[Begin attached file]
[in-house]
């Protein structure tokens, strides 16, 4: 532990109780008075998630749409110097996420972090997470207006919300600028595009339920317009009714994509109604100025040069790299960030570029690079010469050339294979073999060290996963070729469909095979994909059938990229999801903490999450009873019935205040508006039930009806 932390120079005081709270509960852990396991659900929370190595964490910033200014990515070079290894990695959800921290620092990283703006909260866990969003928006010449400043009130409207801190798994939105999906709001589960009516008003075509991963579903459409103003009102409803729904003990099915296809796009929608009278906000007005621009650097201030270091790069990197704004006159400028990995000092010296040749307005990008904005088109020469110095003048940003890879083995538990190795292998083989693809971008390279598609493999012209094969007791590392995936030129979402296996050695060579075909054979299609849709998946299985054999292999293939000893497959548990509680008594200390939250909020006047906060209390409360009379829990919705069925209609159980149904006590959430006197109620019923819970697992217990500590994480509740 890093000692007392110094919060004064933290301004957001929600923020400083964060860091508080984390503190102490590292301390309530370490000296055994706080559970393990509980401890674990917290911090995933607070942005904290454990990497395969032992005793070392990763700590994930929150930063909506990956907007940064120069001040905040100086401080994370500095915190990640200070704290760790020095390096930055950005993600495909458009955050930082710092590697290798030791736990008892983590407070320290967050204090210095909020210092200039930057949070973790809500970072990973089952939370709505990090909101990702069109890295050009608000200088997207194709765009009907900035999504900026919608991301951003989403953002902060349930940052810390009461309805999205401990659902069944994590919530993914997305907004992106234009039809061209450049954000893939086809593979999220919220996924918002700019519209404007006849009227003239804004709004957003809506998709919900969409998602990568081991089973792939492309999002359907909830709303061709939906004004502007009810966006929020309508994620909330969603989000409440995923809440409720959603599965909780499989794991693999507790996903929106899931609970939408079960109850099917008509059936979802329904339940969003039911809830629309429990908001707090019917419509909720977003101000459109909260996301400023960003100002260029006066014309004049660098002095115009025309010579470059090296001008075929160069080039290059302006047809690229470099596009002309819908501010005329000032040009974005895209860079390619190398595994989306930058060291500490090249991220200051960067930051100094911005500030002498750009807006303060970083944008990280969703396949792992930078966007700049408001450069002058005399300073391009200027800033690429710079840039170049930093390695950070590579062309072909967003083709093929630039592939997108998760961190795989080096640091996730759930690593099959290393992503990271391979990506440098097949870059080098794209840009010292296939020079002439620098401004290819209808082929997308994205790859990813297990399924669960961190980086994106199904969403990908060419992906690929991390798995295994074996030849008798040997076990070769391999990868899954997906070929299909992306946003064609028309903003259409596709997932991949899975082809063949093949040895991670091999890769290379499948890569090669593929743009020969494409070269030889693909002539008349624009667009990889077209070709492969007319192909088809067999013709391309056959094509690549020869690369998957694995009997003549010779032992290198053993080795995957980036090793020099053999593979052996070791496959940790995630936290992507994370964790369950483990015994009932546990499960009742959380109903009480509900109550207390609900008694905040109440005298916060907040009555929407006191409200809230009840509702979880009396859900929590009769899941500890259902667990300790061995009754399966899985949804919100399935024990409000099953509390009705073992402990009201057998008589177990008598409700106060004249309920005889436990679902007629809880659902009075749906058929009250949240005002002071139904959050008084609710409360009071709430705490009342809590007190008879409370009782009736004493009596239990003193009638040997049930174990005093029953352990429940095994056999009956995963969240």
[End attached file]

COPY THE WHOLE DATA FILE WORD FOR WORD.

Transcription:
[in-house]
């Protein structure tokens, strides 16, 4: 532990109780008075998630749409110097996420972090997470207006919300600028595009339920317009009714994509109604100025040069790299960030570029690079010469050339294979073999060290996963070729469909095979994909059938990229999801903490999450009873019935205040508006039930009806 932390120079005081709270509960852990396991659900929370190595964490910033200014990515070079290894990695959800921290620092990283703006909260866990969003928006010449400043009130409207801190798994939105999906709001589960009516008003075509991963579903459409103003009102409803729904003990099915296809796009929608009278906000007005621009650097201030270091790069990197704004006159400028990995000092010296040749307005990008904005088109020469110095003048940003890879083995538990190795292998083989693809971008390279598609493999012209094969007791590392995936030129979402296996050695060579075909054979299609849709998946299985054999292999293939000893497959548990509680008594200390939250909020006047906060209390409360009379829990919705069925209609159980149904006590959430006197109620019923819970697992217990500590994480509740 890093000692007392110094919060004064933290301004957001929600923020400083964060860091508080984390503190102490590292301390309530370490000296055994706080559970393990509980401890674990917290911090995933607070942005904290454990990497395969032992005793070392990763700590994930929150930063909506990956907007940064120069001040905040100086401080994370500095915190990640200070704290760790020095390096930055950005993600495909458009955050930082710092590697290798030791736990008892983590407070320290967050204090210095909020210092200039930057949070973790809500970072990973089952939370709505990090909101990702069109890295050009608000200088997207194709765009009907900035999504900026919608991301951003989403953002902060349930940052810390009461309805999205401990659902069944994590919530993914997305907004992106234009039809061209450049954000893939086809593979999220919220996924918002700019519209404007006849009227003239804004709004957003809506998709919900969409998602990568081991089973792939492309999002359907909830709303061709939906004004502007009810966006929020309508994620909330969603989000409440995923809440409720959603599965909780499989794991693999507790996903929106899931609970939408079960109850099917008509059936979802329904339940969003039911809830629309429990908001707090019917419509909720977003101000459109909260996301400023960003100002260029006066014309004049660098002095115009025309010579470059090296001008075929160069080039290059302006047809690229470099596009002309819908501010005329000032040009974005895209860079390619190398595994989306930058060291500490090249991220200051960067930051100094911005500030002498750009807006303060970083944008990280969703396949792992930078966007700049408001450069002058005399300073391009200027800033690429710079840039170049930093390695950070590579062309072909967003083709093929630039592939997108998760961190795989080096640091996730759930690593099959290393992503990271391979990506440098097949870059080098794209840009010292296939020079002439620098401004290819209808082929997308994205790859990813297990399924669960961190980086994106199904969403990908060419992906690929991390798995295994074996030849008798040997076990070769391999990868899954997906070929299909992306946003064609028309903003259409596709997932991949899975082809063949093949040895991670091999890769290379499948890569090669593929743009020969494409070269030889693909002539008349624009667009990889077209070709492969007319192909088809067999013709391309056959094509690549020869690369998957694995009997003549010779032992290198053993080795995957980036090793020099053999593979052996070791496959940790995630936290992507994370964790369950483990015994009932546990499960009742959380109903009480509900109550207390609900008694905040109440005298916060907040009555929407006191409200809230009840509702979880009396859900929590009769899941500890259902667990300790061995009754399966899985949804919100399935024990409000099953509390009705073992402990009201057998008589177990008598409700106060004249309920005889436990679902007629809880659902009075749906058929009250949240005002002071139904959050008084609710409360009071709430705490009342809590007190008879409370009782009736004493009596239990003193009638040997049930174990005093029953352990429940095994056999009956995963969240």